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preface.—of what great value the knowledge of the truth is and always has been.

Men of great and distinguished talent, when they had entirely devoted themselves to learning, holding in contempt all actions both private and public, applied to the pursuit of investigating the truth whatever labour could be bestowed upon it; thinking it much more excellent to investigate and know the method of human and divine things, than to be entirely occupied with the heaping up of riches or the accumulation of honours. For no one can be made better or more just by these things, since they are frail and earthly, and pertain to the adorning of the body only. Those men were indeed most deserving of the knowledge of the truth, which they so greatly desired to know, that they even preferred it to all things. For it is plain that some gave up their property, and altogether abandoned the pursuit of pleasures, that, being disengaged and without impediment, they might follow the simple truth, and it alone. And so greatly did the name and authority of the truth prevail with them, that they proclaimed that the reward of the greatest good was contained in it. But they did not obtain the object of their wish, and at the same time lost their labour and industry; because the truth, that is the secret of the Most High God, who created all things, cannot be attained by our own ability and perceptions. Otherwise there would be no difference between God and man, if human thought could reach to the counsels and arrangements of that eternal majesty. And because it was impossible that the divine method of procedure should become known to man by his own efforts, God did not suffer man any longer to err in search of the light of wisdom, and to wander through inextricable darkness without any result of his labour, but at length opened his eyes, and made the investigation of the truth His own gift, so that He might show the nothingness of human wisdom, and point out to man wandering in error the way of obtaining immortality.  

But since few make use of this heavenly benefit and gift, because the truth lies hidden veiled in obscurity; and it is either an object of contempt to the learned because it has not suitable defenders, or is hated by the unlearned on account of its natural severity, which the nature of men inclined to vices cannot endure: for because there is a bitterness mingled with virtues, while vices are seasoned with pleasure, offended by the former and soothed by the latter, they are borne headlong, and deceived by the appearance of good things, they embrace evils for goods,—I have believed that these errors should be encountered, that both the learned may be directed to true wisdom, and the unlearned to true religion. And this profession is to be thought much better, more useful and glorious, than that of oratory, in which being long engaged, we trained young men not to virtue, but altogether to cunning wickedness. 21 Certainly we shall now much more rightly discuss respecting the heavenly precepts, by which we may be able to instruct the minds of men to the worship of the true majesty. Nor does he deserve so well respecting the affairs of men, who imparts the knowledge of speaking well, as he who teaches men to live in piety and innocence; on which account the philosophers were in greater glory among the Greeks than the orators. For they, the philosophers, were considered teachers of right living, which is far more excellent, since to speak well belongs only to a few, but to live well belongs to all. Yet that practice in fictitious suits has been of great advantage to us, so that we are now able to plead the cause of truth with greater copiousness and ability of speaking; for although the truth may be defended without eloquence, as it often has p. 10 been defended by many, yet it needs to be explained, and in a measure discussed, with distinctness and elegance of speech, in order that it may flow with greater power into the minds of men, being both provided with its own force, and adorned with the brilliancy of speech.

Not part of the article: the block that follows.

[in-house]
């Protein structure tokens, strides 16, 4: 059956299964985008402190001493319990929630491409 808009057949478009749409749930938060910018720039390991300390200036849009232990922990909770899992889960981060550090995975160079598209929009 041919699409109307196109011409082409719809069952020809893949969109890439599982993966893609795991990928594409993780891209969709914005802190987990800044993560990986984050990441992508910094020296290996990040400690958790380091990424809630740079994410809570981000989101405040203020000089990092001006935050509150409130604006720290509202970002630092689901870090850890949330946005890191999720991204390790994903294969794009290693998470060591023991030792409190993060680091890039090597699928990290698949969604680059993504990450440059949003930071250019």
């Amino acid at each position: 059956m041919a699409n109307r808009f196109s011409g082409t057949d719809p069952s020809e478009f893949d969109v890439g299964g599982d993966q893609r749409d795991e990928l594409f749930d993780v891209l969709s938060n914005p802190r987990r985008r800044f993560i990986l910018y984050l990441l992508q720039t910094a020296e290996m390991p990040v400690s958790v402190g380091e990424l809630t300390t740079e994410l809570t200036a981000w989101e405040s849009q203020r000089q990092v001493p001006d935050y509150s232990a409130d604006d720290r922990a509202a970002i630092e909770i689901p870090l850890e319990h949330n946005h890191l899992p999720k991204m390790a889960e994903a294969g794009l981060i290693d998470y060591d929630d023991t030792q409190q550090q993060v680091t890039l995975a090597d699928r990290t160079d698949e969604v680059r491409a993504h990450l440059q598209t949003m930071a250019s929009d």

[This, St. Augustine powerfully illustrates. See Confessions, lib. iii. cap 3. Note also Ib., lib. ix. cap 5.]  

Next: Chap. I.—Of religion and wisdom